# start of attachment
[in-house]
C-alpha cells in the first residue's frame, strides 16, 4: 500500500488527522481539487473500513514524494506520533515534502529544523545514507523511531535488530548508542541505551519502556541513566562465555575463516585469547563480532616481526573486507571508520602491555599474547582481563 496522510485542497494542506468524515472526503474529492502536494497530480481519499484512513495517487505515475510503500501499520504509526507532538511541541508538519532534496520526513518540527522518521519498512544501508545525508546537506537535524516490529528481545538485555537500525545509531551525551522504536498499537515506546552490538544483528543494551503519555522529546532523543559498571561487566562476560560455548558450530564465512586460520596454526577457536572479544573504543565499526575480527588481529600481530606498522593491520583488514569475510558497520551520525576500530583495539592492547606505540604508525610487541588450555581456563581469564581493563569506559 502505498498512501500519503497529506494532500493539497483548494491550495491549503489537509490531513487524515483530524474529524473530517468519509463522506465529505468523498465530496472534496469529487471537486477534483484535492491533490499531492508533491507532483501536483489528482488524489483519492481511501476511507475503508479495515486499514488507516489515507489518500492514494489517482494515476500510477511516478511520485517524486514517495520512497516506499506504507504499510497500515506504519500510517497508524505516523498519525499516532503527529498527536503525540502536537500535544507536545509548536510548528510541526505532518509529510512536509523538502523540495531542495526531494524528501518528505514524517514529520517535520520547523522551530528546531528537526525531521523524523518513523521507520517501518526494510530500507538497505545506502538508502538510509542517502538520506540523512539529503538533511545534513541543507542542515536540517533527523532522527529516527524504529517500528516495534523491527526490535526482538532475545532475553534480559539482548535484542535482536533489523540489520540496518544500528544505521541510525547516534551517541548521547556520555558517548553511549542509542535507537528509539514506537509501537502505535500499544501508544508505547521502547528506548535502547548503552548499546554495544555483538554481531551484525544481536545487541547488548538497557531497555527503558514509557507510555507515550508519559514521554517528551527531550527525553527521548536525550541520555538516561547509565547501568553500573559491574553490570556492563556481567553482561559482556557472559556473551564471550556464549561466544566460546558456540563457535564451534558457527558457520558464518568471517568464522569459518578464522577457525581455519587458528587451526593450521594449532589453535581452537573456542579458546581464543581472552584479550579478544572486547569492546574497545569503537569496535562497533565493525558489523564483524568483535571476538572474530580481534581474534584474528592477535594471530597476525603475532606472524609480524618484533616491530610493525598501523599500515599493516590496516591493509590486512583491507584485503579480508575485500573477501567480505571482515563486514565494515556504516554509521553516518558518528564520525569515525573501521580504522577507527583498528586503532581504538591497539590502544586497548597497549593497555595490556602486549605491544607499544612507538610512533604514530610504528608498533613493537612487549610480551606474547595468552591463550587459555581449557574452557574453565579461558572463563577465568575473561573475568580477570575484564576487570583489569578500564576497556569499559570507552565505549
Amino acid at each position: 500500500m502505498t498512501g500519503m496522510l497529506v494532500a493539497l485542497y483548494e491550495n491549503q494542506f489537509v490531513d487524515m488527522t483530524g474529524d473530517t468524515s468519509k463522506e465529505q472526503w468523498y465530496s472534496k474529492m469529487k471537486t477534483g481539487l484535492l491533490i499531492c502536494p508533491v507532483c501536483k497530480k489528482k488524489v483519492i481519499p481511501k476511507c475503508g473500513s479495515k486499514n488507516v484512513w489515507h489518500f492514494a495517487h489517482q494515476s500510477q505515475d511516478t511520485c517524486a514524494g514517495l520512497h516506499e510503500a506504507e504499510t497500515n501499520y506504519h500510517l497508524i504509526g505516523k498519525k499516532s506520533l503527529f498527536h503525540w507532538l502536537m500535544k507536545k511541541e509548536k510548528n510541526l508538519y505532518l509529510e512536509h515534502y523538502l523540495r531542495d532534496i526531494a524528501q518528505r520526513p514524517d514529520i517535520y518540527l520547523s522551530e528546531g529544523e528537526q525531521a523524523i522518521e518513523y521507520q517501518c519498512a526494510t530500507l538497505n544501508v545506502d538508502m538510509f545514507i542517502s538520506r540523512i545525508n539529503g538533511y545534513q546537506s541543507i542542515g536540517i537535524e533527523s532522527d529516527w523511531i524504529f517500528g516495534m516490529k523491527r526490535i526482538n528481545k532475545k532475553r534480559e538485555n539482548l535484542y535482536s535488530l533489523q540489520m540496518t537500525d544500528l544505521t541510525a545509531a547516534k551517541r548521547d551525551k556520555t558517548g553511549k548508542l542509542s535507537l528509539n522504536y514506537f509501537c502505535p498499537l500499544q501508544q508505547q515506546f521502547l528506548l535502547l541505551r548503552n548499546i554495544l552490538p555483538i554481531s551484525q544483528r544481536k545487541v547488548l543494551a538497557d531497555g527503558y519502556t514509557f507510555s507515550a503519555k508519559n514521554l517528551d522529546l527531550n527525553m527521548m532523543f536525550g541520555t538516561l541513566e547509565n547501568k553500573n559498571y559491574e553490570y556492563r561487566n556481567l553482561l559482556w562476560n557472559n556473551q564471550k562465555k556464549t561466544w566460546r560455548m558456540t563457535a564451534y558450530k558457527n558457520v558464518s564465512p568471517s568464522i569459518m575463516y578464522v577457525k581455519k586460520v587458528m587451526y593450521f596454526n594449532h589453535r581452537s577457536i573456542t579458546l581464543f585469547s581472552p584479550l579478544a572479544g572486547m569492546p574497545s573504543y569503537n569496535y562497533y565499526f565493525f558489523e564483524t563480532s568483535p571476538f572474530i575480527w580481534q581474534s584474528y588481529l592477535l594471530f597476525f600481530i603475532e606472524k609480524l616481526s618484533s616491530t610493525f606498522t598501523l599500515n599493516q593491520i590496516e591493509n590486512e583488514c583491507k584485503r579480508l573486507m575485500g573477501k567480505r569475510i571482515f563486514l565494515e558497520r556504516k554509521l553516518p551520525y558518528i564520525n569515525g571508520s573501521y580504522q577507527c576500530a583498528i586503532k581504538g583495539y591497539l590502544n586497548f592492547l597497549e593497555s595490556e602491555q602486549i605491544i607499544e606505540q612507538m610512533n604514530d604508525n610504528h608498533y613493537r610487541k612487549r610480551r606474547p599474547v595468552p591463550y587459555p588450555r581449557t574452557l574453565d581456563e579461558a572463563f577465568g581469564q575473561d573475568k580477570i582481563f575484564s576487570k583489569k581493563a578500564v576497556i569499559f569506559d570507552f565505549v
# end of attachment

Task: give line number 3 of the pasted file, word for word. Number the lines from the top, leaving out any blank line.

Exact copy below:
Amino acid at each position: 500500500m502505498t498512501g500519503m496522510l497529506v494532500a493539497l485542497y483548494e491550495n491549503q494542506f489537509v490531513d487524515m488527522t483530524g474529524d473530517t468524515s468519509k463522506e465529505q472526503w468523498y465530496s472534496k474529492m469529487k471537486t477534483g481539487l484535492l491533490i499531492c502536494p508533491v507532483c501536483k497530480k489528482k488524489v483519492i481519499p481511501k476511507c475503508g473500513s479495515k486499514n488507516v484512513w489515507h489518500f492514494a495517487h489517482q494515476s500510477q505515475d511516478t511520485c517524486a514524494g514517495l520512497h516506499e510503500a506504507e504499510t497500515n501499520y506504519h500510517l497508524i504509526g505516523k498519525k499516532s506520533l503527529f498527536h503525540w507532538l502536537m500535544k507536545k511541541e509548536k510548528n510541526l508538519y505532518l509529510e512536509h515534502y523538502l523540495r531542495d532534496i526531494a524528501q518528505r520526513p514524517d514529520i517535520y518540527l520547523s522551530e528546531g529544523e528537526q525531521a523524523i522518521e518513523y521507520q517501518c519498512a526494510t530500507l538497505n544501508v545506502d538508502m538510509f545514507i542517502s538520506r540523512i545525508n539529503g538533511y545534513q546537506s541543507i542542515g536540517i537535524e533527523s532522527d529516527w523511531i524504529f517500528g516495534m516490529k523491527r526490535i526482538n528481545k532475545k532475553r534480559e538485555n539482548l535484542y535482536s535488530l533489523q540489520m540496518t537500525d544500528l544505521t541510525a545509531a547516534k551517541r548521547d551525551k556520555t558517548g553511549k548508542l542509542s535507537l528509539n522504536y514506537f509501537c502505535p498499537l500499544q501508544q508505547q515506546f521502547l528506548l535502547l541505551r548503552n548499546i554495544l552490538p555483538i554481531s551484525q544483528r544481536k545487541v547488548l543494551a538497557d531497555g527503558y519502556t514509557f507510555s507515550a503519555k508519559n514521554l517528551d522529546l527531550n527525553m527521548m532523543f536525550g541520555t538516561l541513566e547509565n547501568k553500573n559498571y559491574e553490570y556492563r561487566n556481567l553482561l559482556w562476560n557472559n556473551q564471550k562465555k556464549t561466544w566460546r560455548m558456540t563457535a564451534y558450530k558457527n558457520v558464518s564465512p568471517s568464522i569459518m575463516y578464522v577457525k581455519k586460520v587458528m587451526y593450521f596454526n594449532h589453535r581452537s577457536i573456542t579458546l581464543f585469547s581472552p584479550l579478544a572479544g572486547m569492546p574497545s573504543y569503537n569496535y562497533y565499526f565493525f558489523e564483524t563480532s568483535p571476538f572474530i575480527w580481534q581474534s584474528y588481529l592477535l594471530f597476525f600481530i603475532e606472524k609480524l616481526s618484533s616491530t610493525f606498522t598501523l599500515n599493516q593491520i590496516e591493509n590486512e583488514c583491507k584485503r579480508l573486507m575485500g573477501k567480505r569475510i571482515f563486514l565494515e558497520r556504516k554509521l553516518p551520525y558518528i564520525n569515525g571508520s573501521y580504522q577507527c576500530a583498528i586503532k581504538g583495539y591497539l590502544n586497548f592492547l597497549e593497555s595490556e602491555q602486549i605491544i607499544e606505540q612507538m610512533n604514530d604508525n610504528h608498533y613493537r610487541k612487549r610480551r606474547p599474547v595468552p591463550y587459555p588450555r581449557t574452557l574453565d581456563e579461558a572463563f577465568g581469564q575473561d573475568k580477570i582481563f575484564s576487570k583489569k581493563a578500564v576497556i569499559f569506559d570507552f565505549v